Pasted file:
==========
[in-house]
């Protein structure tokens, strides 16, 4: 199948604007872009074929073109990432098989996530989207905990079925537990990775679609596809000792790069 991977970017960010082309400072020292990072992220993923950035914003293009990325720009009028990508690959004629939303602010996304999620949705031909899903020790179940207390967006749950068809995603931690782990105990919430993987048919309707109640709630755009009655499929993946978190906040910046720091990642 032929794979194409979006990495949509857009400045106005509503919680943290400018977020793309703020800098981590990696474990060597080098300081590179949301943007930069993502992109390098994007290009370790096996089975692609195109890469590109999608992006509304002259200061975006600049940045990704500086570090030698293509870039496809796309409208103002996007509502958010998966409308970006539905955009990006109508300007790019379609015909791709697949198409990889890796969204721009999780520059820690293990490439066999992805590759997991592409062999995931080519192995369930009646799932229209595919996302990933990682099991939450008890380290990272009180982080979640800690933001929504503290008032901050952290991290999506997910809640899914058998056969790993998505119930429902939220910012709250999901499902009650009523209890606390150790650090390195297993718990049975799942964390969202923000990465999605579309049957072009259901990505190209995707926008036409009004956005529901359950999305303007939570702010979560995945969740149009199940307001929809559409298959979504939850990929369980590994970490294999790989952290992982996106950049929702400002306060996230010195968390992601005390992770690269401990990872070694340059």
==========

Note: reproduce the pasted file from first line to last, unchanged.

[in-house]
């Protein structure tokens, strides 16, 4: 199948604007872009074929073109990432098989996530989207905990079925537990990775679609596809000792790069 991977970017960010082309400072020292990072992220993923950035914003293009990325720009009028990508690959004629939303602010996304999620949705031909899903020790179940207390967006749950068809995603931690782990105990919430993987048919309707109640709630755009009655499929993946978190906040910046720091990642 032929794979194409979006990495949509857009400045106005509503919680943290400018977020793309703020800098981590990696474990060597080098300081590179949301943007930069993502992109390098994007290009370790096996089975692609195109890469590109999608992006509304002259200061975006600049940045990704500086570090030698293509870039496809796309409208103002996007509502958010998966409308970006539905955009990006109508300007790019379609015909791709697949198409990889890796969204721009999780520059820690293990490439066999992805590759997991592409062999995931080519192995369930009646799932229209595919996302990933990682099991939450008890380290990272009180982080979640800690933001929504503290008032901050952290991290999506997910809640899914058998056969790993998505119930429902939220910012709250999901499902009650009523209890606390150790650090390195297993718990049975799942964390969202923000990465999605579309049957072009259901990505190209995707926008036409009004956005529901359950999305303007939570702010979560995945969740149009199940307001929809559409298959979504939850990929369980590994970490294999790989952290992982996106950049929702400002306060996230010195968390992601005390992770690269401990990872070694340059």